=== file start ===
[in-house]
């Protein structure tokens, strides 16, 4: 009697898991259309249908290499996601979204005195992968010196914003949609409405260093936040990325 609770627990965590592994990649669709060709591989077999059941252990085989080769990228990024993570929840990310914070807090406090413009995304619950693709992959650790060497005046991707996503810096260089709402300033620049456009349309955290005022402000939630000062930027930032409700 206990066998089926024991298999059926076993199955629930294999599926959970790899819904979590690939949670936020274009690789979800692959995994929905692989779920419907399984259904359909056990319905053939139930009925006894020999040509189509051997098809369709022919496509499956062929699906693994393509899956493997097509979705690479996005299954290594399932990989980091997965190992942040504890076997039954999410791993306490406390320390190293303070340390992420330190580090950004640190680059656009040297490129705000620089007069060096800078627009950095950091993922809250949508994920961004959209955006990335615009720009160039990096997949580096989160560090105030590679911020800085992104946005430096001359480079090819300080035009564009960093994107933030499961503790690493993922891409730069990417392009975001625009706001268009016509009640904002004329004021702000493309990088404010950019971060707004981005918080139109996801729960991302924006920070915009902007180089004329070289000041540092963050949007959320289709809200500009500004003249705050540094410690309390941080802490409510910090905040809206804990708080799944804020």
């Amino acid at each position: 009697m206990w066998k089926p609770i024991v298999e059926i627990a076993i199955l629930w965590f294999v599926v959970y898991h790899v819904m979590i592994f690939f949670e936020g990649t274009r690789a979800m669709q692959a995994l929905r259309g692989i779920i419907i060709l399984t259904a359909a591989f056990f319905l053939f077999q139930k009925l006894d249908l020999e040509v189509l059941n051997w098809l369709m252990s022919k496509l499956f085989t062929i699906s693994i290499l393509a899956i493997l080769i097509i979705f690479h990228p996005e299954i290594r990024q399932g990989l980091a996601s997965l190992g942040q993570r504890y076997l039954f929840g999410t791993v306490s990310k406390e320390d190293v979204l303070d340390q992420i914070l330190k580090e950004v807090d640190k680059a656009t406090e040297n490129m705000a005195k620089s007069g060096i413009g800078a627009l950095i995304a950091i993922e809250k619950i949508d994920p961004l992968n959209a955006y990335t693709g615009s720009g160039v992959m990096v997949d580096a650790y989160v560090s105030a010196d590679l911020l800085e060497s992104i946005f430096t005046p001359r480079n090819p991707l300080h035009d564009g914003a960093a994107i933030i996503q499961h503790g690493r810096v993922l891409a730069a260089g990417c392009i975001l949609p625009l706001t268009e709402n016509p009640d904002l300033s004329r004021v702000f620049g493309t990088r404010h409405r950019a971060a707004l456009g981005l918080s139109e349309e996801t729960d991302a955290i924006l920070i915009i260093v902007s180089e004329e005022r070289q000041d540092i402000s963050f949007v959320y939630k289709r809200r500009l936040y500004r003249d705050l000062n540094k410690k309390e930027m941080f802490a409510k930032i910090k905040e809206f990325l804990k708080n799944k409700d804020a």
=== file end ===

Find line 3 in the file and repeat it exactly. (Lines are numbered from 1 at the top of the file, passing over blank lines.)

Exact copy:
């Amino acid at each position: 009697m206990w066998k089926p609770i024991v298999e059926i627990a076993i199955l629930w965590f294999v599926v959970y898991h790899v819904m979590i592994f690939f949670e936020g990649t274009r690789a979800m669709q692959a995994l929905r259309g692989i779920i419907i060709l399984t259904a359909a591989f056990f319905l053939f077999q139930k009925l006894d249908l020999e040509v189509l059941n051997w098809l369709m252990s022919k496509l499956f085989t062929i699906s693994i290499l393509a899956i493997l080769i097509i979705f690479h990228p996005e299954i290594r990024q399932g990989l980091a996601s997965l190992g942040q993570r504890y076997l039954f929840g999410t791993v306490s990310k406390e320390d190293v979204l303070d340390q992420i914070l330190k580090e950004v807090d640190k680059a656009t406090e040297n490129m705000a005195k620089s007069g060096i413009g800078a627009l950095i995304a950091i993922e809250k619950i949508d994920p961004l992968n959209a955006y990335t693709g615009s720009g160039v992959m990096v997949d580096a650790y989160v560090s105030a010196d590679l911020l800085e060497s992104i946005f430096t005046p001359r480079n090819p991707l300080h035009d564009g914003a960093a994107i933030i996503q499961h503790g690493r810096v993922l891409a730069a260089g990417c392009i975001l949609p625009l706001t268009e709402n016509p009640d904002l300033s004329r004021v702000f620049g493309t990088r404010h409405r950019a971060a707004l456009g981005l918080s139109e349309e996801t729960d991302a955290i924006l920070i915009i260093v902007s180089e004329e005022r070289q000041d540092i402000s963050f949007v959320y939630k289709r809200r500009l936040y500004r003249d705050l000062n540094k410690k309390e930027m941080f802490a409510k930032i910090k905040e809206f990325l804990k708080n799944k409700d804020a």